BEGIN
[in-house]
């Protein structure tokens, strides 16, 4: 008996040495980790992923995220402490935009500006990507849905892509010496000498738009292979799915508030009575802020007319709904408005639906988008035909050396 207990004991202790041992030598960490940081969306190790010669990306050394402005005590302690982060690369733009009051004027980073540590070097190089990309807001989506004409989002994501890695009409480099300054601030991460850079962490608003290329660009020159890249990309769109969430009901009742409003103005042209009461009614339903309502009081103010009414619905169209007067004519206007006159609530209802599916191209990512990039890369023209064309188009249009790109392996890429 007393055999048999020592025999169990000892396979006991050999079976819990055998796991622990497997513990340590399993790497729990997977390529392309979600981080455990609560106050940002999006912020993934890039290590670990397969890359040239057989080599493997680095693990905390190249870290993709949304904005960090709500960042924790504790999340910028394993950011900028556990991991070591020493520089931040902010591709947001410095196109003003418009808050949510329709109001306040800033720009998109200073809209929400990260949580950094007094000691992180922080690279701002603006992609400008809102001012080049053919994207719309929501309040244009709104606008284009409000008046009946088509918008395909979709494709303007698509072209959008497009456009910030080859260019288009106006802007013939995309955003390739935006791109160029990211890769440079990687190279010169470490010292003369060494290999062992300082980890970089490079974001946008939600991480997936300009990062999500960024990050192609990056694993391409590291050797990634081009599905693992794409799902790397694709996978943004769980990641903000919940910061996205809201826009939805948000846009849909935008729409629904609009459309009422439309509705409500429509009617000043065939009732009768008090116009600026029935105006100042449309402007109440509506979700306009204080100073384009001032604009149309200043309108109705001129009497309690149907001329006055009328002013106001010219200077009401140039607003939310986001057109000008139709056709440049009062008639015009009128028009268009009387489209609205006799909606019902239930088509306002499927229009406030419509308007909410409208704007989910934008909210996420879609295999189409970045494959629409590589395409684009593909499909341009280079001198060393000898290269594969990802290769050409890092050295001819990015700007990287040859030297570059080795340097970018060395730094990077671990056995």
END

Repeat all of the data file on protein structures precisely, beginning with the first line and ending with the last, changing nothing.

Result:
[in-house]
């Protein structure tokens, strides 16, 4: 008996040495980790992923995220402490935009500006990507849905892509010496000498738009292979799915508030009575802020007319709904408005639906988008035909050396 207990004991202790041992030598960490940081969306190790010669990306050394402005005590302690982060690369733009009051004027980073540590070097190089990309807001989506004409989002994501890695009409480099300054601030991460850079962490608003290329660009020159890249990309769109969430009901009742409003103005042209009461009614339903309502009081103010009414619905169209007067004519206007006159609530209802599916191209990512990039890369023209064309188009249009790109392996890429 007393055999048999020592025999169990000892396979006991050999079976819990055998796991622990497997513990340590399993790497729990997977390529392309979600981080455990609560106050940002999006912020993934890039290590670990397969890359040239057989080599493997680095693990905390190249870290993709949304904005960090709500960042924790504790999340910028394993950011900028556990991991070591020493520089931040902010591709947001410095196109003003418009808050949510329709109001306040800033720009998109200073809209929400990260949580950094007094000691992180922080690279701002603006992609400008809102001012080049053919994207719309929501309040244009709104606008284009409000008046009946088509918008395909979709494709303007698509072209959008497009456009910030080859260019288009106006802007013939995309955003390739935006791109160029990211890769440079990687190279010169470490010292003369060494290999062992300082980890970089490079974001946008939600991480997936300009990062999500960024990050192609990056694993391409590291050797990634081009599905693992794409799902790397694709996978943004769980990641903000919940910061996205809201826009939805948000846009849909935008729409629904609009459309009422439309509705409500429509009617000043065939009732009768008090116009600026029935105006100042449309402007109440509506979700306009204080100073384009001032604009149309200043309108109705001129009497309690149907001329006055009328002013106001010219200077009401140039607003939310986001057109000008139709056709440049009062008639015009009128028009268009009387489209609205006799909606019902239930088509306002499927229009406030419509308007909410409208704007989910934008909210996420879609295999189409970045494959629409590589395409684009593909499909341009280079001198060393000898290269594969990802290769050409890092050295001819990015700007990287040859030297570059080795340097970018060395730094990077671990056995």